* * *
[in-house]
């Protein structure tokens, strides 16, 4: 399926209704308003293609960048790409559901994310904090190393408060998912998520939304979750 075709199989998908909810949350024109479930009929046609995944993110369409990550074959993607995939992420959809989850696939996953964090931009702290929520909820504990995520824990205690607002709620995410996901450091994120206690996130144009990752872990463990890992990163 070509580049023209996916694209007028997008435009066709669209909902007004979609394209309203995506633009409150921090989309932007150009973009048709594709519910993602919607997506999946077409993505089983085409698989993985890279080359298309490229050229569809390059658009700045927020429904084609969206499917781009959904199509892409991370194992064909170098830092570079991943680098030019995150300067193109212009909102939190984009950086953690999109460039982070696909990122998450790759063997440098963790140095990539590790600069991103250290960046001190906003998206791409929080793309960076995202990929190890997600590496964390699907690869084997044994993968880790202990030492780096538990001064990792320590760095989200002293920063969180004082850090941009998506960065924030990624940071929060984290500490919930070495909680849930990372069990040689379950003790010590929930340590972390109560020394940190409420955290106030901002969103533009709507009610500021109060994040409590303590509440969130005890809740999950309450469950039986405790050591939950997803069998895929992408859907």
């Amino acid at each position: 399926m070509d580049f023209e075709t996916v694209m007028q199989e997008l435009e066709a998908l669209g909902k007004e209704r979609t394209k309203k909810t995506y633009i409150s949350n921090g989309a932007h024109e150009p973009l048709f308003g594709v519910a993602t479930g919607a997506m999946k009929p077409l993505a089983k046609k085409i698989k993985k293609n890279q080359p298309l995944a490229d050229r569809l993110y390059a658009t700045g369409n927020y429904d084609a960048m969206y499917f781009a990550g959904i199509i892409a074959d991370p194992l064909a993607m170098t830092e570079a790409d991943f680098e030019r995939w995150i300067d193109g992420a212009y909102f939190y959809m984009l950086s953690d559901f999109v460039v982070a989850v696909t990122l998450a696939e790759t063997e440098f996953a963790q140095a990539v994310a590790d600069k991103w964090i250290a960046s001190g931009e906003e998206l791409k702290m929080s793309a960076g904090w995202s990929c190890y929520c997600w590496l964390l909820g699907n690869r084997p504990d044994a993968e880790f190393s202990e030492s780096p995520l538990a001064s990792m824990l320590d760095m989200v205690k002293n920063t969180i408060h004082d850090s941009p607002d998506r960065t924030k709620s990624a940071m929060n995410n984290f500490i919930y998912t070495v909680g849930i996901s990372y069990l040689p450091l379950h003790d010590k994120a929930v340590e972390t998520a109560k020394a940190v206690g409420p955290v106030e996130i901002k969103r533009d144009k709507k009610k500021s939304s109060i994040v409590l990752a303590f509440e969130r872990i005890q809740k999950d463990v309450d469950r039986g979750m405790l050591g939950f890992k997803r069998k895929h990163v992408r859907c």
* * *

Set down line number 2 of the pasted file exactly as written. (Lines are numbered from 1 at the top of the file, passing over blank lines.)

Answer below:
């Protein structure tokens, strides 16, 4: 399926209704308003293609960048790409559901994310904090190393408060998912998520939304979750 075709199989998908909810949350024109479930009929046609995944993110369409990550074959993607995939992420959809989850696939996953964090931009702290929520909820504990995520824990205690607002709620995410996901450091994120206690996130144009990752872990463990890992990163 070509580049023209996916694209007028997008435009066709669209909902007004979609394209309203995506633009409150921090989309932007150009973009048709594709519910993602919607997506999946077409993505089983085409698989993985890279080359298309490229050229569809390059658009700045927020429904084609969206499917781009959904199509892409991370194992064909170098830092570079991943680098030019995150300067193109212009909102939190984009950086953690999109460039982070696909990122998450790759063997440098963790140095990539590790600069991103250290960046001190906003998206791409929080793309960076995202990929190890997600590496964390699907690869084997044994993968880790202990030492780096538990001064990792320590760095989200002293920063969180004082850090941009998506960065924030990624940071929060984290500490919930070495909680849930990372069990040689379950003790010590929930340590972390109560020394940190409420955290106030901002969103533009709507009610500021109060994040409590303590509440969130005890809740999950309450469950039986405790050591939950997803069998895929992408859907």